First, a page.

A House of Praise, Part Two
Beyond our Dreaming

Both by Timothy Dudley-Smith, published by OUP/Hope Publishing, prices £25.95 and £10.95

Reviewed by Dudley Coates

With the benefit of hindsight, one of the most surprising omissions from Hymns & Psalms, the 1983 Methodist hymn book, was Timothy Dudley-Smith’s moving hymn Lord for the Years. But doubtless its popularity postdates 1983.

Dudley-Smith’s work is represented in almost all modern hymn books. Last year I had the privilege of hearing him at an ArtServe regional day conference and then travelling most of the way home with him by train. These books demonstrate that he remains creative despite his age.

A House of Praise, Part Two contains all the hymns he wrote between 2002 and 2013 (plus a couple of extras) and brings together in one place the texts in Beyond our Dreaming (2012), A Door for the Word (2006) and Praise to the Name (2009). In both books, as well as hymn texts, are the notes which Dudley-Smith writes for each text including Biblical references and suggested tunes and excellent indices.

Both also contain fascinating forewords; that in Beyond our Dreaming explains why he keeps on writing even though, in accordance with Pareto’s Law, he expects only 20 per cent of his texts to be sung regularly. I found his references to poets as diverse as Charles Wesley, TS Eliot and Robert Frost fascinating, though he disavows comparisons!

And what of the 150 texts themselves? All are Biblical, with strong emphases on praise and on the life and work of Jesus. Most were written at Dudley-Smith’s retirement home near Salisbury. A House of Praise Part Two is organised thematically and includes new hymns for several saints days, a hymn for each of the 12 minor prophets as well as metrical psalms and other metrical scriptures.

My eye was caught by texts such as The hour has come foretold since time began (305) based on the seven words of Jesus from the cross, What are the praises earth can render Heaven (379) for which Highwood, a favourite tune of mine is suggested, Love is the law that Jesus taught (385) which ends ‘enlist us Lord, while here below, as learners in your school of love’ and for which three well known tunes are suggested.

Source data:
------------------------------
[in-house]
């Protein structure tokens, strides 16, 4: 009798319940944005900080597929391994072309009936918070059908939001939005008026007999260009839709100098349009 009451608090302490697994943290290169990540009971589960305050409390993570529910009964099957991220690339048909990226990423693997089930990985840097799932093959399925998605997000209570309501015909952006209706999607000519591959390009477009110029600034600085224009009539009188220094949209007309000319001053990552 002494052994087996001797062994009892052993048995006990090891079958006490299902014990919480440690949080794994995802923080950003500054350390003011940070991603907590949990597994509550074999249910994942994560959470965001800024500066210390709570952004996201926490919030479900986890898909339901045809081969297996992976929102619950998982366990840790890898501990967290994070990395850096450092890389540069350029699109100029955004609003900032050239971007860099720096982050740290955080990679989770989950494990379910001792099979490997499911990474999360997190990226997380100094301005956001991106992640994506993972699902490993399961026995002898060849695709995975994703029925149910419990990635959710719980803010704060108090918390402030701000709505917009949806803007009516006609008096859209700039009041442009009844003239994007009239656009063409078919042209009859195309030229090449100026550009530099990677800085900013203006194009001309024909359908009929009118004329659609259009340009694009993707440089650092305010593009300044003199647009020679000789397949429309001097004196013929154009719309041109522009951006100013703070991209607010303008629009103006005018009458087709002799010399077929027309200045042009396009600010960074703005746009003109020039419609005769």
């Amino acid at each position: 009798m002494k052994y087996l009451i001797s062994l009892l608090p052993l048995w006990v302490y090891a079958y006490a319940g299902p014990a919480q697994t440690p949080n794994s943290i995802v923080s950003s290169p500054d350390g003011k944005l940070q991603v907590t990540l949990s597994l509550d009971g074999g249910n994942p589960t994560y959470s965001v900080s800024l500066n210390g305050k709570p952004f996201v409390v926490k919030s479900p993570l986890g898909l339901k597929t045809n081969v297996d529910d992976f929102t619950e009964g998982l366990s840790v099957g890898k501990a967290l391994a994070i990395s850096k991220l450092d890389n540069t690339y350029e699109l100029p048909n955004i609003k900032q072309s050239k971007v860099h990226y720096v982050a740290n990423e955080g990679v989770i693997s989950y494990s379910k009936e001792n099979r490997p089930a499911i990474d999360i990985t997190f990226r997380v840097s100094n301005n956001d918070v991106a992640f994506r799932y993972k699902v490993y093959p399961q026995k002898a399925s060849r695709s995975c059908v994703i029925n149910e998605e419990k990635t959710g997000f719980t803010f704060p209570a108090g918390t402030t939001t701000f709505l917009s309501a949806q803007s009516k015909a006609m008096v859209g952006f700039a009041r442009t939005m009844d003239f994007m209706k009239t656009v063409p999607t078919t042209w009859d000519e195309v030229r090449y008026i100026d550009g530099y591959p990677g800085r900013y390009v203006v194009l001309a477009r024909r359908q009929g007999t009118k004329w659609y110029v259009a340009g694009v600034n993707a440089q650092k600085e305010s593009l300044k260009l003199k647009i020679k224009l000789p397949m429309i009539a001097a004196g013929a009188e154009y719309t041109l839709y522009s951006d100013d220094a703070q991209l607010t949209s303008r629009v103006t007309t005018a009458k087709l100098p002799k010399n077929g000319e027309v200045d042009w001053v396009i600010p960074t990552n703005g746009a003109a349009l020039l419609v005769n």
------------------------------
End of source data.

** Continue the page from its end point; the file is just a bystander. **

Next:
I much prefer the gentler theology underlying Dudley-Smith’s In Christ is all I need (393) to the superficially similar and much debated In Christ alone by Getty and Townend. We have a dream who are the heirs (338), written for the bicentenary of Wesley Methodist Church, Cambridge would serve well for any church anniversary or patronal festival.

For most of the hymns well known tunes are suggested; for example, Our Father God who gave us birth was written in response to a commission seeking a funeral hymn to the tune Melita (known as the tune to Eternal Father, strong to save). The well-known folk tune Kingsfold is suggested for six hymns and some other tunes also feature several times. But a few items are to unusual metres; so, for example, the excellent hymn of praise Come let us tune our souls to sing is to a metre with, as yet, no published tune.

Users of HymnQuest will be pleased to know that these books are already indexed in that resource. I certainly commend both and will consider a number of the texts for use in services which I lead.

This review has also appeared in The Methodist Recorder and, in a shortened form, in ArtServe issue eleven.